1. Construction cost are going up and entitlement sales are going up. We have already seen astronomical rent increases and evictions in the vicinity. The goal of the developers is to jack up the land values and cleans the neighborhood. Voters need to know that.

  5. “… four 100-percent affordable housing developments … have broken ground in the Mission, with three more approved…”

    Sounds like there is plenty of tax-payer subsidized housing already being built. If a city with an $11 billion dollar budget has already spent all of its available funds on affordable housing projects, that’s a good thing, right? That means a lot has been/is being built.

    And yes, anyone with two eyes and two nostrils who visits that plaza now will see that conditions are dire. Virtually nothing could make it worse…

  6. Under Campos’ watch, some 90 Mission luxury condo projects sailed through without a peep because developers paid the toll of privatizing public benefits into the coffers of the poverty nonprofits.

    Maximus, to their credit, has tried to blow through the toll booth. Their failing is that they are doing this with an absolutely atrocious project.

    Public benefits should be taken through the public process, not by private sector extortion.

    Given that the CoC has polled support for density around transit north of 2/3, that the poverty nonprofits have not won a contested election in decades where a wealthy white male was not cutting big campaign checks for them and their lack of ongoing mobilized grassroots organizing of residents citywide, i’d handicap a ballot measure for Maximus.

    Odds are they will consolidate their position behind the eight ball.

    1. Sub-comandante Marcos, I presume? The success of the ballot measure would depend 85% on the economy. If times are still good at the time of the election, this will fail cuz it’s butt ugly. But if the economy takes a dive (hint: impeachment) then it will pass. The monster rides on Donald’s back.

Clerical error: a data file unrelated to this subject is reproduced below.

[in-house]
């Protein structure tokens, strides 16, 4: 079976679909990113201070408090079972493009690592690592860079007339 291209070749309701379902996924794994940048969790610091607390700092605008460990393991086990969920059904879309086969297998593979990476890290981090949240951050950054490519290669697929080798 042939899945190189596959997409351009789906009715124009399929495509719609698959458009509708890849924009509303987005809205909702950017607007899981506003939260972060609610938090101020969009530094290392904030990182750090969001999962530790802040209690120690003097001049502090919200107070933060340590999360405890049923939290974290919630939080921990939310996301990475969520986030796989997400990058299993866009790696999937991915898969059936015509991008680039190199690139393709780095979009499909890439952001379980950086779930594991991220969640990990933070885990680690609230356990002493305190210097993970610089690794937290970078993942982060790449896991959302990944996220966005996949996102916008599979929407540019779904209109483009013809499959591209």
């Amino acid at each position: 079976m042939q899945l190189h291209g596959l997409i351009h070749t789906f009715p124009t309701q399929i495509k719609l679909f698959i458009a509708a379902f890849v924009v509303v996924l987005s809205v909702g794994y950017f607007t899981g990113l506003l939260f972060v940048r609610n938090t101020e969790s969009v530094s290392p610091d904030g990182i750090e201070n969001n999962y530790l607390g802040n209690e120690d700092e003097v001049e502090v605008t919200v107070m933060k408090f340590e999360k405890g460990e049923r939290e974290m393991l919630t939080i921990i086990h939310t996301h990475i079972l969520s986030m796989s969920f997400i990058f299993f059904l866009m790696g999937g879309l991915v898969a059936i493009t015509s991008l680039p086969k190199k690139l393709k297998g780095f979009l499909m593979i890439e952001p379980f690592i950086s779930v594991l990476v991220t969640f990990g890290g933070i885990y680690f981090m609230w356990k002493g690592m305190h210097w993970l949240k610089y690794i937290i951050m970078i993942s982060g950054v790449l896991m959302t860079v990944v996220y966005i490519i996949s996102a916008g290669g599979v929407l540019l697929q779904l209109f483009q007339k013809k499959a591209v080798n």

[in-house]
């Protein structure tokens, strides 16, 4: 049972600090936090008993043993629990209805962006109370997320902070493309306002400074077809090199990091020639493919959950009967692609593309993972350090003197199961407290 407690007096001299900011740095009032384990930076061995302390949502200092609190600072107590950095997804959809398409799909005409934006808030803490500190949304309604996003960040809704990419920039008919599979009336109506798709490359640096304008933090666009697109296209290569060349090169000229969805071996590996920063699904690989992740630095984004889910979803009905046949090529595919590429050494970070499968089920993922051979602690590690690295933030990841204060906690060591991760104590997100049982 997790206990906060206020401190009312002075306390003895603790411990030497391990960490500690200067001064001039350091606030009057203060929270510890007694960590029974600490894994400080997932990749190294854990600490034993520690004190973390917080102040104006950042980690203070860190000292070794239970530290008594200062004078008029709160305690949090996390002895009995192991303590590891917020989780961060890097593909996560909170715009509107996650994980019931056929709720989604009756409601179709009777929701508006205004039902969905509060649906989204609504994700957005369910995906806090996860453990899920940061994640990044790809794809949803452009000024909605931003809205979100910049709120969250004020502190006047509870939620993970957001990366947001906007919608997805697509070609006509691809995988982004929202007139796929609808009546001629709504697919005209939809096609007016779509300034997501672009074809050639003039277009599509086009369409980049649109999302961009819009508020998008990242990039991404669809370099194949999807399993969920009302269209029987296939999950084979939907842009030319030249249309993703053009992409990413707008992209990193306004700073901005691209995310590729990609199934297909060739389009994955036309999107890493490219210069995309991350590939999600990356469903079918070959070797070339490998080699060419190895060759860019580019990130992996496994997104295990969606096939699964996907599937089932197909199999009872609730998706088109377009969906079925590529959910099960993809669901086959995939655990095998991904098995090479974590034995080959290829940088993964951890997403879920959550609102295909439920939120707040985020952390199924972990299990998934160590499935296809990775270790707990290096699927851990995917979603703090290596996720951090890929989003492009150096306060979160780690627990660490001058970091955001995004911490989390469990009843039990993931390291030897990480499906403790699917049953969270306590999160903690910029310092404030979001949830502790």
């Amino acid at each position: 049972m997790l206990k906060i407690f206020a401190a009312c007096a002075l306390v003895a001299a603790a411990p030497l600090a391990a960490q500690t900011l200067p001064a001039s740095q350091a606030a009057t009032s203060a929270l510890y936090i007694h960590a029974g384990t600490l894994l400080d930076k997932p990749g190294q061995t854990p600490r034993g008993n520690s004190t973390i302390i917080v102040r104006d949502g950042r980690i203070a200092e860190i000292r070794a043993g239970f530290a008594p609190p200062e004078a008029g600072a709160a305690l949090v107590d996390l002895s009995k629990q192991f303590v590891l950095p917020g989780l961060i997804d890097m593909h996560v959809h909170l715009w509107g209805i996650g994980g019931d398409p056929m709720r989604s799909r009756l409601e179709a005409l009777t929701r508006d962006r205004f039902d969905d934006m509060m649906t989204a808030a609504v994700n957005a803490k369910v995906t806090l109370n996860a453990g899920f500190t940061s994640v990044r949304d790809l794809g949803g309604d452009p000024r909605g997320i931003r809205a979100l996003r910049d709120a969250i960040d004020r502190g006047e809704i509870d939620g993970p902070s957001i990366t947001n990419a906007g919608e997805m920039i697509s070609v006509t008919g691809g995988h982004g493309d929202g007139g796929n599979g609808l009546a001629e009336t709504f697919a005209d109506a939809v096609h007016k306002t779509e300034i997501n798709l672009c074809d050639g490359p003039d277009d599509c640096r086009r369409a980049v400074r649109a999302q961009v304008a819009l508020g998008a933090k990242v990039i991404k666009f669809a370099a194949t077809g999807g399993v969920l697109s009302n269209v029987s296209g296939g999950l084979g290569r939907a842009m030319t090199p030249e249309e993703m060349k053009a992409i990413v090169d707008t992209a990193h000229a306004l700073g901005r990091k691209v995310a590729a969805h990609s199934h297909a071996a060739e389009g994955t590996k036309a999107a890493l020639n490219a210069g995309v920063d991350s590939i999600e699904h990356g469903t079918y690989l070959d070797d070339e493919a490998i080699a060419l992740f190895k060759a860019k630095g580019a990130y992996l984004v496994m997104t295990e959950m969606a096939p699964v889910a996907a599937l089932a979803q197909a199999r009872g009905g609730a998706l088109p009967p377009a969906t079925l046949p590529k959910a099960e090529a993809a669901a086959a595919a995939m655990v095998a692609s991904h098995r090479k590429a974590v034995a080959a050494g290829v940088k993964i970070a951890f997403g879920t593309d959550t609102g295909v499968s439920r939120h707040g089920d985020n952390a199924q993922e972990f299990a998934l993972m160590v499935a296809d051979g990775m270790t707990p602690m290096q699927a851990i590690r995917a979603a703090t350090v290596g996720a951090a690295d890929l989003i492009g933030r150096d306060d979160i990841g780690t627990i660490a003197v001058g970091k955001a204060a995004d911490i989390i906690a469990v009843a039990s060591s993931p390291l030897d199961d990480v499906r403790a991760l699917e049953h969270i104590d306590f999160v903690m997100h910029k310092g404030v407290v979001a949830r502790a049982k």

7. Let democracy decide.
    These decisions need to be taken out of the self appointed rulers of the Mission and out of the hand wringing politicians.

  8. Any developer looking to turn to the ballot box would do well to consider the humiliation resulting from Propositions B and C from November, 2013, as well as the candidacy of Sonja Trauss. The idea that enough money can produce victory for a repulsive cause has been disproven.

  9. The extortionists in the Mission, supported by their kickback receiving supervisor Ronen, get to keep an area that could support many families a drug-filled, crime den.


  10. San Francisco government just announced that since so little market rate housing is being built we’re running out of funds (paid by market rate housing developers) for affordable housing projects.

    So what market rate projects are we willing to let the developers build?

    1. Agreed.
      JE is a master at his craft.
      Honed by many years of covering the reality of this city.

      Best journalist/columnist in SF?

      1. Absolutely! I’ve enjoyed seeing JE’s craft evolve. When I first started reading him, he seemed to be trying to impress with big, fancy words. Now it’s all about research and well-written articles.

  11. I would vote to approve a ballot measure to build the monster, and without those two extra parcels. Why? Because I know, like many/most of the City, that that section of the Mission is a crime ridden hole that would indeed benefit from new housing and development. Also, because we have a massive housing crisis and need to build more homes. As this article notes, the city is out of money for building affordable housing projects. So this site will not be 100% affordable, as the activists supposedly want. And if we can’t build an apartment building next to a subway stop in the middle of a city, then we are all just kidding ourselves.

    1. Seven 100% affordable housing construction projects on their way, and we still can’t build a complex to improve, beautify, and make safer the embarrassing 16th Street BART station. It blows my mind. Bring it to the ballot!